I have been fortunate enough to experience GaN amplification since it first dropped into the audiophile world about five years ago. I have even replaced a trusty Parasound A21+ amplifier (read my review) that was in my audiophile gear collection for over a decade with an AGD Tempo di GaN $5,500 amplifier (read my review here). This new crop of Class-D “switching amps” (don’t call them “digital amps,” as that is technically incorrect) are total game-changers in ways that the first digital amps from 20 years ago simply were not. Today’s Class-D amps, be they Gallium Nitride (GaN), Hypex chip, Pascal chip or any other new semiconductor-based amps, that offer comparable performance with the most high-end audiophile amps are smaller, less expensive, use very little power and create practically no heat. These new amps are light and don’t need classic amp design elements like gigantic, heavy heat synchs, as most Class-D amps are 90 percent efficient or higher when it comes to AC power. These amps challenge all that many of us veteran audiophiles know about what makes an excellent amp, meaning a low-cost, low-heat, low-energy-use amp that can take on (and beat) some of the best and much more expensive Class-A and tube designs without any of the maintenance or issues that come with the aforementioned and much-lauded audiophile amps. These are exciting times to be an audiophile, without question, even if you have a smaller budget.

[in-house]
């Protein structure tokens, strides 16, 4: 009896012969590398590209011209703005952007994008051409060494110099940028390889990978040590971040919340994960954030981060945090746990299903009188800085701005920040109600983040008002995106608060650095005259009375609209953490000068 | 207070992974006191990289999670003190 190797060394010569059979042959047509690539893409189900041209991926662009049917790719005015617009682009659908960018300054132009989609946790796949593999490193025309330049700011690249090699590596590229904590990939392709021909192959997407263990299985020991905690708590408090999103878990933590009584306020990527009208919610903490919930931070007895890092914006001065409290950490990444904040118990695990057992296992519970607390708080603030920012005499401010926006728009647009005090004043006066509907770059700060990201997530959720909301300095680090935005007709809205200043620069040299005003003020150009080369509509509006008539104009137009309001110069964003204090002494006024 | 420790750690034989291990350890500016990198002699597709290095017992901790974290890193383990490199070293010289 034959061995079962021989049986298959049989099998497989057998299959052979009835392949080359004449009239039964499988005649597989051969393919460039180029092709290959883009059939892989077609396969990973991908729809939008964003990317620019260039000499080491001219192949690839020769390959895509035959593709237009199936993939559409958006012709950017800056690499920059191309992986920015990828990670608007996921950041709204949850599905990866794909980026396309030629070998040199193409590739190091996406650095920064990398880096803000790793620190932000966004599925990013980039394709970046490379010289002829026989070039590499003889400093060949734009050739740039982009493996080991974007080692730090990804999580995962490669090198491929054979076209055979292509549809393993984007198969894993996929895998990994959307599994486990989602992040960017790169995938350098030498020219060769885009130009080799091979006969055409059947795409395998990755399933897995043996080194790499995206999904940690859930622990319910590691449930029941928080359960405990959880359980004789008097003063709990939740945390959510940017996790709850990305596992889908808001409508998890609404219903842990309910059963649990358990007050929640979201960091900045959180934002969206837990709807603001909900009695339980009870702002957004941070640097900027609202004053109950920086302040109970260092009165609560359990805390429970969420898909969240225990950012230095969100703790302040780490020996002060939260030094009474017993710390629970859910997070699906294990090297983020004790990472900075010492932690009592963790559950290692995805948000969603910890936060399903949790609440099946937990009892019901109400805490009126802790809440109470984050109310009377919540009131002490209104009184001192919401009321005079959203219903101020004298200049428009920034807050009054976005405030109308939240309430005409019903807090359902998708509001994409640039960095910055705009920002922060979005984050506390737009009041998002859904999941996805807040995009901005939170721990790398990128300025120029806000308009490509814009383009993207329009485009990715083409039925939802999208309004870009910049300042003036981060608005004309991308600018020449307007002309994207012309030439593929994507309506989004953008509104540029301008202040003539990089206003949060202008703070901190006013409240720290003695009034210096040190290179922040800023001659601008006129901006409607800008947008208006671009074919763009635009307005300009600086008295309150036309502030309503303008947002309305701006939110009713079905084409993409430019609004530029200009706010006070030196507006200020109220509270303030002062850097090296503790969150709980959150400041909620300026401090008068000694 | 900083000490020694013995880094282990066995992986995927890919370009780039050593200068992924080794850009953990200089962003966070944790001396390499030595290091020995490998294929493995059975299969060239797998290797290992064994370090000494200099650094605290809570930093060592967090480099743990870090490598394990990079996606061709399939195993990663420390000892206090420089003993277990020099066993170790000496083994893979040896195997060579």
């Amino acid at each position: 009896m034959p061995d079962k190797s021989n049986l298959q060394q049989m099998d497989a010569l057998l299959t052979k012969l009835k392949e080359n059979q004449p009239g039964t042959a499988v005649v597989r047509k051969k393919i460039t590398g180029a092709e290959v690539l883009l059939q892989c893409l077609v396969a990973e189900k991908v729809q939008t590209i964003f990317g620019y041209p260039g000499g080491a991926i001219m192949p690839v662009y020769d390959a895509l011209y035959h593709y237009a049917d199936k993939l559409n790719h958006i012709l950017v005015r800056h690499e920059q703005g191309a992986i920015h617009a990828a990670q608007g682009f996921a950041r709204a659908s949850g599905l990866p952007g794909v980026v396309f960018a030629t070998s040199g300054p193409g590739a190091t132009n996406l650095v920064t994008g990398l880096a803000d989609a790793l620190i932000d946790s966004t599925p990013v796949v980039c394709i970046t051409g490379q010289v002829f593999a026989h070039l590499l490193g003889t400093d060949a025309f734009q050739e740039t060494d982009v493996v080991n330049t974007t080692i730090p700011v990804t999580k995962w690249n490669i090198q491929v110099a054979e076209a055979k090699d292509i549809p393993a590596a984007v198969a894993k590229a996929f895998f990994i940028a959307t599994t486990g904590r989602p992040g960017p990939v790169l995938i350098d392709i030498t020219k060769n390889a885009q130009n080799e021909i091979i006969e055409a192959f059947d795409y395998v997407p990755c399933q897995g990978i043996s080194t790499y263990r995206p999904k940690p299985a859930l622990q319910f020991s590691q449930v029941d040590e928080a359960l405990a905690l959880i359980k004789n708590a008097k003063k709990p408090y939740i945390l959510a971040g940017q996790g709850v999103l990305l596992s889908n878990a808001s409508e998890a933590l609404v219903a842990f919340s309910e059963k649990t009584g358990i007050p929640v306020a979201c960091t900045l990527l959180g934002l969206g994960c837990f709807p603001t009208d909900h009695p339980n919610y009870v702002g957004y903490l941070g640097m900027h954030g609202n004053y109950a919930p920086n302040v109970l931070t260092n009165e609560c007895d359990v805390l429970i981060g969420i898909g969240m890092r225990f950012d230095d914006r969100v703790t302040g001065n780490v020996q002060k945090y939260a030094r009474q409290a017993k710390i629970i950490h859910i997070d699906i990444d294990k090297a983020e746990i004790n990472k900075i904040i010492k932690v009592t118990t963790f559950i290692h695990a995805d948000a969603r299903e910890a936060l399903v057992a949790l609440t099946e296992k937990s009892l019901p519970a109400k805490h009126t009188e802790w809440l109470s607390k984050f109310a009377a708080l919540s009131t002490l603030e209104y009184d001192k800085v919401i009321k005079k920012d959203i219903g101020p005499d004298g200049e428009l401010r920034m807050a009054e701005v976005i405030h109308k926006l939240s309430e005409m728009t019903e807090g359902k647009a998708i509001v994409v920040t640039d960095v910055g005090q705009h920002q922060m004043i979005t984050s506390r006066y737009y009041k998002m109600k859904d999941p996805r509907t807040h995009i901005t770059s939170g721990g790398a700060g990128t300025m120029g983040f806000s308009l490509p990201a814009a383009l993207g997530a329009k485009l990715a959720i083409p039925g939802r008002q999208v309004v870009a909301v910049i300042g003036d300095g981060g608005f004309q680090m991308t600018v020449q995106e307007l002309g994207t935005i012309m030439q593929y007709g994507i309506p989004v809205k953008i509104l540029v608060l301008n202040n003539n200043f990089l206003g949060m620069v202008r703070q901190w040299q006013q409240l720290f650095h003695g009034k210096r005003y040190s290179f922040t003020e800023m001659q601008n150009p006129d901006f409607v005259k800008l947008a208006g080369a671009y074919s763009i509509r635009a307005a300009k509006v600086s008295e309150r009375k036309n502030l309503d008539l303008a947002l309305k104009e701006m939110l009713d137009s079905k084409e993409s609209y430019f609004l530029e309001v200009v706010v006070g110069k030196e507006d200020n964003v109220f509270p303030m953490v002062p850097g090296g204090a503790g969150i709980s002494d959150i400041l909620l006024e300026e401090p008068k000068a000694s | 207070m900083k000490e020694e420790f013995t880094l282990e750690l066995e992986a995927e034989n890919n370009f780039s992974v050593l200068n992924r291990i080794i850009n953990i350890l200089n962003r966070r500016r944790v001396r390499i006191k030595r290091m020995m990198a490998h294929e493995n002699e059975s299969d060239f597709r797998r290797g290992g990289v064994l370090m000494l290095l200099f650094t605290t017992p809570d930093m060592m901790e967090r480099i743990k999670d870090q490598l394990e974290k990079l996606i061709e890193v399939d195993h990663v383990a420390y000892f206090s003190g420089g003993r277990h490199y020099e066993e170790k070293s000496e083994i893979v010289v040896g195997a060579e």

The $1,299 200-watt GaN 1 power amp from Peachtree Audio is a unique application of Gallium Nitride technology in a power amp, as it is designed to work specifically with a source with a variable output, be it a silver disc-spinning device or one of today’s best yet affordable HD music streamers. 200 watts of GaN power will drive nearly any modern audiophile loudspeaker out there and, for $1,299, that is saying a lot. Is this some brute force, newcomer amp that is a little rough around the edges, or can it deliver on the promise that it can sound an awful lot like the best amps from Switzerland without the Patek Philippe sized price tag? This is what we are here to find out …
What Makes the Peachtree Audio GaN 1 Amp So Special?